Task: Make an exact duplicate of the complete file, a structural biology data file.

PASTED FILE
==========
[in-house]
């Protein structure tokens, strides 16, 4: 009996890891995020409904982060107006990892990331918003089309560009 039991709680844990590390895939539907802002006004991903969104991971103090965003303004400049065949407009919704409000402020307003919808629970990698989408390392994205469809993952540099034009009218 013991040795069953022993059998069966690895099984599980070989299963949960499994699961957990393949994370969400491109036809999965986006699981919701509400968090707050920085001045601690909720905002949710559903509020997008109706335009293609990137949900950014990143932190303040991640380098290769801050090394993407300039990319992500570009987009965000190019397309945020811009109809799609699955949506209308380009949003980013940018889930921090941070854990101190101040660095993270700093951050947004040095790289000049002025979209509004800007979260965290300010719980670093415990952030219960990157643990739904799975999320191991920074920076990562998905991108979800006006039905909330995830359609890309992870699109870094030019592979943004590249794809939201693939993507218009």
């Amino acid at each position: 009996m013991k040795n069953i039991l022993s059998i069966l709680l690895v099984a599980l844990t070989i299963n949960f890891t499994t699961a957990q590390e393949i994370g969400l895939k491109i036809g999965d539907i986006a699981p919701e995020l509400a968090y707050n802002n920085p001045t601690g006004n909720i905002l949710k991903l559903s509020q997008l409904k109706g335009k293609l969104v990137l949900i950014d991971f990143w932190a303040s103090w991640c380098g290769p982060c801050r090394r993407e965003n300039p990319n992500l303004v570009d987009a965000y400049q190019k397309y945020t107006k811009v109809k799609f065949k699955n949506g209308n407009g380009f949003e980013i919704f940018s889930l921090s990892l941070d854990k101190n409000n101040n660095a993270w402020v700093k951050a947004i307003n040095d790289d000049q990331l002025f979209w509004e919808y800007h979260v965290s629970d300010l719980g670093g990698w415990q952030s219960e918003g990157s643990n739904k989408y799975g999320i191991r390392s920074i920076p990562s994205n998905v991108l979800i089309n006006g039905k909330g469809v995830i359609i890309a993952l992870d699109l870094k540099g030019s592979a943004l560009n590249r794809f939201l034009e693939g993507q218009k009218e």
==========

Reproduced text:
[in-house]
């Protein structure tokens, strides 16, 4: 009996890891995020409904982060107006990892990331918003089309560009 039991709680844990590390895939539907802002006004991903969104991971103090965003303004400049065949407009919704409000402020307003919808629970990698989408390392994205469809993952540099034009009218 013991040795069953022993059998069966690895099984599980070989299963949960499994699961957990393949994370969400491109036809999965986006699981919701509400968090707050920085001045601690909720905002949710559903509020997008109706335009293609990137949900950014990143932190303040991640380098290769801050090394993407300039990319992500570009987009965000190019397309945020811009109809799609699955949506209308380009949003980013940018889930921090941070854990101190101040660095993270700093951050947004040095790289000049002025979209509004800007979260965290300010719980670093415990952030219960990157643990739904799975999320191991920074920076990562998905991108979800006006039905909330995830359609890309992870699109870094030019592979943004590249794809939201693939993507218009």
């Amino acid at each position: 009996m013991k040795n069953i039991l022993s059998i069966l709680l690895v099984a599980l844990t070989i299963n949960f890891t499994t699961a957990q590390e393949i994370g969400l895939k491109i036809g999965d539907i986006a699981p919701e995020l509400a968090y707050n802002n920085p001045t601690g006004n909720i905002l949710k991903l559903s509020q997008l409904k109706g335009k293609l969104v990137l949900i950014d991971f990143w932190a303040s103090w991640c380098g290769p982060c801050r090394r993407e965003n300039p990319n992500l303004v570009d987009a965000y400049q190019k397309y945020t107006k811009v109809k799609f065949k699955n949506g209308n407009g380009f949003e980013i919704f940018s889930l921090s990892l941070d854990k101190n409000n101040n660095a993270w402020v700093k951050a947004i307003n040095d790289d000049q990331l002025f979209w509004e919808y800007h979260v965290s629970d300010l719980g670093g990698w415990q952030s219960e918003g990157s643990n739904k989408y799975g999320i191991r390392s920074i920076p990562s994205n998905v991108l979800i089309n006006g039905k909330g469809v995830i359609i890309a993952l992870d699109l870094k540099g030019s592979a943004l560009n590249r794809f939201l034009e693939g993507q218009k009218e």